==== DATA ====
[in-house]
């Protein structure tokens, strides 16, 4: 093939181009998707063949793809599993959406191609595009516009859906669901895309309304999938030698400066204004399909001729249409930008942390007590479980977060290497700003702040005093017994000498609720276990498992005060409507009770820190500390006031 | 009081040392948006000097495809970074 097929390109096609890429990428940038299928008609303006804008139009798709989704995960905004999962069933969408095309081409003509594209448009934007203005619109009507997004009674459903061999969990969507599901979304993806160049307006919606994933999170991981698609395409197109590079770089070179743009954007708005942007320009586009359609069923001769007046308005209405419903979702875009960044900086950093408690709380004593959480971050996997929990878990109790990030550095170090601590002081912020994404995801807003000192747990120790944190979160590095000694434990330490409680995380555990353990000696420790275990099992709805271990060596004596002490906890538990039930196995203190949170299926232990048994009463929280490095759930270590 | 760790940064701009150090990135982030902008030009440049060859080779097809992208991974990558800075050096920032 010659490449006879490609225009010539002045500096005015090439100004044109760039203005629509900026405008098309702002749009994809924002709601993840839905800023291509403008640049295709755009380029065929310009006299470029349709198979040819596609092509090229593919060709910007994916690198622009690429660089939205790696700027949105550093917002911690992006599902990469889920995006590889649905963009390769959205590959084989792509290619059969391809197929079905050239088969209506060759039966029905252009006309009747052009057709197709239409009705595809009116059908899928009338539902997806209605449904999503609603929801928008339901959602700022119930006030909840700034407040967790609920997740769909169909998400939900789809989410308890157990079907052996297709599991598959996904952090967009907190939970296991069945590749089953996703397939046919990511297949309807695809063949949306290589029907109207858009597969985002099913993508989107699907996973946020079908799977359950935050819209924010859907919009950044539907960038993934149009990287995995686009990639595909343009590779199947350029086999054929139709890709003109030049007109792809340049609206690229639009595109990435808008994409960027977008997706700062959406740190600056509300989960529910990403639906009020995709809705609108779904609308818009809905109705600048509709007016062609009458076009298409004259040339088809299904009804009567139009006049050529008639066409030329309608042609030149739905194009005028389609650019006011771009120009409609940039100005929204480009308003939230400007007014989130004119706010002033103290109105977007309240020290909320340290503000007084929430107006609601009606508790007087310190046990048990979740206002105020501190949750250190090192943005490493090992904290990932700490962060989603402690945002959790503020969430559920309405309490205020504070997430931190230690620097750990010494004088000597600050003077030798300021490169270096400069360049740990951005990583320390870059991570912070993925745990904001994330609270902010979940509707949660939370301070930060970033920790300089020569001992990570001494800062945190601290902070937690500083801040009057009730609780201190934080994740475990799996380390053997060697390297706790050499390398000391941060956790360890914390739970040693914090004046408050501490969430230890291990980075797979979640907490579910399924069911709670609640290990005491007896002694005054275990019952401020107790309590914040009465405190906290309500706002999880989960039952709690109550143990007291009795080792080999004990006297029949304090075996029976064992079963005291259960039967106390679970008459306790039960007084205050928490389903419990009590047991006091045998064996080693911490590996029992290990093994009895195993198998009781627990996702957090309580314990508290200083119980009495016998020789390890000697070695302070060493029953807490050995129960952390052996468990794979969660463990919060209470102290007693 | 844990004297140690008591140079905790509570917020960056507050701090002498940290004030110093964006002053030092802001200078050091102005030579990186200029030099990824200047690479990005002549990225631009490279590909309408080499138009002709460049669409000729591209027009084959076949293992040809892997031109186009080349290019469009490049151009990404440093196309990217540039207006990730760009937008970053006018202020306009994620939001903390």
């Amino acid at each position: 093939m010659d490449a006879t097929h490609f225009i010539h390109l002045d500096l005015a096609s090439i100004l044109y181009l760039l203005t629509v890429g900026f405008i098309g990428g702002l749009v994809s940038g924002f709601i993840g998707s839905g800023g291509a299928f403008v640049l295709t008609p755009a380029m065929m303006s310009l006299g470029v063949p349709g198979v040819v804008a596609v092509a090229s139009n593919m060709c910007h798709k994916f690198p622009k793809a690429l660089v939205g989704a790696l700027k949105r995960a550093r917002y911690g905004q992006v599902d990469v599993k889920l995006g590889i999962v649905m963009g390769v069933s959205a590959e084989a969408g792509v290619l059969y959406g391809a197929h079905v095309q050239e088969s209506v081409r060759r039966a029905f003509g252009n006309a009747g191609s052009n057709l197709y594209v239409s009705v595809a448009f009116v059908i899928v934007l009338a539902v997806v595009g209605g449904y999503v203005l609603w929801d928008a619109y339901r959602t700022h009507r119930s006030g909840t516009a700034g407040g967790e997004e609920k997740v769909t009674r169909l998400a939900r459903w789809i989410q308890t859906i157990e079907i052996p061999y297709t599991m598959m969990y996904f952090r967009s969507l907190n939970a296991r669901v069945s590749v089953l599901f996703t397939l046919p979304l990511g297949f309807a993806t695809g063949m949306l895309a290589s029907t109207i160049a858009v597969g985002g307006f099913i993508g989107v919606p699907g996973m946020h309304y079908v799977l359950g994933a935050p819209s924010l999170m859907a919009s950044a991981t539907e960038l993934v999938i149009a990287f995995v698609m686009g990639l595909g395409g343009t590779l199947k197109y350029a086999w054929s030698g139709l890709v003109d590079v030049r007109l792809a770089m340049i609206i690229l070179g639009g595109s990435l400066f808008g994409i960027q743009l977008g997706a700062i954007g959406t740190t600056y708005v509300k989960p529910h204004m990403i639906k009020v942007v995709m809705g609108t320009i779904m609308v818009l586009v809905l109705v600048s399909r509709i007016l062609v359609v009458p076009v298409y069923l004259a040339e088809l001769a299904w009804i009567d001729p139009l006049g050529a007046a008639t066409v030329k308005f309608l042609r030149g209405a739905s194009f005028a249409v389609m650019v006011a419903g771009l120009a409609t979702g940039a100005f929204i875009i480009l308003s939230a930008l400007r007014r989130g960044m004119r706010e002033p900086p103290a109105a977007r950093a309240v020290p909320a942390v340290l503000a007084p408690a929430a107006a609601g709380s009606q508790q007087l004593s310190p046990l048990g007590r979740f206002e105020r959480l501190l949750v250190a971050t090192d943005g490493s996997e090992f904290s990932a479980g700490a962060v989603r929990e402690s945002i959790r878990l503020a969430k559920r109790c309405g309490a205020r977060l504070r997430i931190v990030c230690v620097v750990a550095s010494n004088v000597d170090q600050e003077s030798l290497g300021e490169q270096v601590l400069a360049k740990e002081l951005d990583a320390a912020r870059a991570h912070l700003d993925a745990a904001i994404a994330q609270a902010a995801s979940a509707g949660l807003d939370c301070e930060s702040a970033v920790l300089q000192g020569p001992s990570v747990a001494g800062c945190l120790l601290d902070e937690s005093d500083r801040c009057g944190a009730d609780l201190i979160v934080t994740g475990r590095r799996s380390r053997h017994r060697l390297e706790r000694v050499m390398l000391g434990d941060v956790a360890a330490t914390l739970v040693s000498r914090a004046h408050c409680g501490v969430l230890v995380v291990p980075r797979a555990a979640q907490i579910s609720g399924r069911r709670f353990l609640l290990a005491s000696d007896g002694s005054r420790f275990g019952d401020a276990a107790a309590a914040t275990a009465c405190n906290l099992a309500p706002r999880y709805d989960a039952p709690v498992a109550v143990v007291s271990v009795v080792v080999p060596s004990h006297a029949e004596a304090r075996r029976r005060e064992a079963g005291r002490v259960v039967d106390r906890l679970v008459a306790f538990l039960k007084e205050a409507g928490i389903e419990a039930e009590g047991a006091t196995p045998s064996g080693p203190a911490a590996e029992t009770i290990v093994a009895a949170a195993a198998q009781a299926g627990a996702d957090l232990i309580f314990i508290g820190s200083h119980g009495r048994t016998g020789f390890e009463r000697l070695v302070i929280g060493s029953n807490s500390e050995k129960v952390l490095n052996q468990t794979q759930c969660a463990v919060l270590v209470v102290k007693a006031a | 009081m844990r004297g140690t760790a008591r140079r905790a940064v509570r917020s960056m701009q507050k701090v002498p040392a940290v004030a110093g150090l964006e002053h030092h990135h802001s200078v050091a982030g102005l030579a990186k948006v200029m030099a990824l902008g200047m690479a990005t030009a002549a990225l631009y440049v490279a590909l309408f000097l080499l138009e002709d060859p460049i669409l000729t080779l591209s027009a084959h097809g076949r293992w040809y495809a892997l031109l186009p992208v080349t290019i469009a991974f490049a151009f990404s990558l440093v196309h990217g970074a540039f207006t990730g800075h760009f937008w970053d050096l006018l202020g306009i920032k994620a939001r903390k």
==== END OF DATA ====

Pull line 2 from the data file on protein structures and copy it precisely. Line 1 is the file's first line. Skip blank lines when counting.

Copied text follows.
């Protein structure tokens, strides 16, 4: 093939181009998707063949793809599993959406191609595009516009859906669901895309309304999938030698400066204004399909001729249409930008942390007590479980977060290497700003702040005093017994000498609720276990498992005060409507009770820190500390006031 | 009081040392948006000097495809970074 097929390109096609890429990428940038299928008609303006804008139009798709989704995960905004999962069933969408095309081409003509594209448009934007203005619109009507997004009674459903061999969990969507599901979304993806160049307006919606994933999170991981698609395409197109590079770089070179743009954007708005942007320009586009359609069923001769007046308005209405419903979702875009960044900086950093408690709380004593959480971050996997929990878990109790990030550095170090601590002081912020994404995801807003000192747990120790944190979160590095000694434990330490409680995380555990353990000696420790275990099992709805271990060596004596002490906890538990039930196995203190949170299926232990048994009463929280490095759930270590 | 760790940064701009150090990135982030902008030009440049060859080779097809992208991974990558800075050096920032 010659490449006879490609225009010539002045500096005015090439100004044109760039203005629509900026405008098309702002749009994809924002709601993840839905800023291509403008640049295709755009380029065929310009006299470029349709198979040819596609092509090229593919060709910007994916690198622009690429660089939205790696700027949105550093917002911690992006599902990469889920995006590889649905963009390769959205590959084989792509290619059969391809197929079905050239088969209506060759039966029905252009006309009747052009057709197709239409009705595809009116059908899928009338539902997806209605449904999503609603929801928008339901959602700022119930006030909840700034407040967790609920997740769909169909998400939900789809989410308890157990079907052996297709599991598959996904952090967009907190939970296991069945590749089953996703397939046919990511297949309807695809063949949306290589029907109207858009597969985002099913993508989107699907996973946020079908799977359950935050819209924010859907919009950044539907960038993934149009990287995995686009990639595909343009590779199947350029086999054929139709890709003109030049007109792809340049609206690229639009595109990435808008994409960027977008997706700062959406740190600056509300989960529910990403639906009020995709809705609108779904609308818009809905109705600048509709007016062609009458076009298409004259040339088809299904009804009567139009006049050529008639066409030329309608042609030149739905194009005028389609650019006011771009120009409609940039100005929204480009308003939230400007007014989130004119706010002033103290109105977007309240020290909320340290503000007084929430107006609601009606508790007087310190046990048990979740206002105020501190949750250190090192943005490493090992904290990932700490962060989603402690945002959790503020969430559920309405309490205020504070997430931190230690620097750990010494004088000597600050003077030798300021490169270096400069360049740990951005990583320390870059991570912070993925745990904001994330609270902010979940509707949660939370301070930060970033920790300089020569001992990570001494800062945190601290902070937690500083801040009057009730609780201190934080994740475990799996380390053997060697390297706790050499390398000391941060956790360890914390739970040693914090004046408050501490969430230890291990980075797979979640907490579910399924069911709670609640290990005491007896002694005054275990019952401020107790309590914040009465405190906290309500706002999880989960039952709690109550143990007291009795080792080999004990006297029949304090075996029976064992079963005291259960039967106390679970008459306790039960007084205050928490389903419990009590047991006091045998064996080693911490590996029992290990093994009895195993198998009781627990996702957090309580314990508290200083119980009495016998020789390890000697070695302070060493029953807490050995129960952390052996468990794979969660463990919060209470102290007693 | 844990004297140690008591140079905790509570917020960056507050701090002498940290004030110093964006002053030092802001200078050091102005030579990186200029030099990824200047690479990005002549990225631009490279590909309408080499138009002709460049669409000729591209027009084959076949293992040809892997031109186009080349290019469009490049151009990404440093196309990217540039207006990730760009937008970053006018202020306009994620939001903390």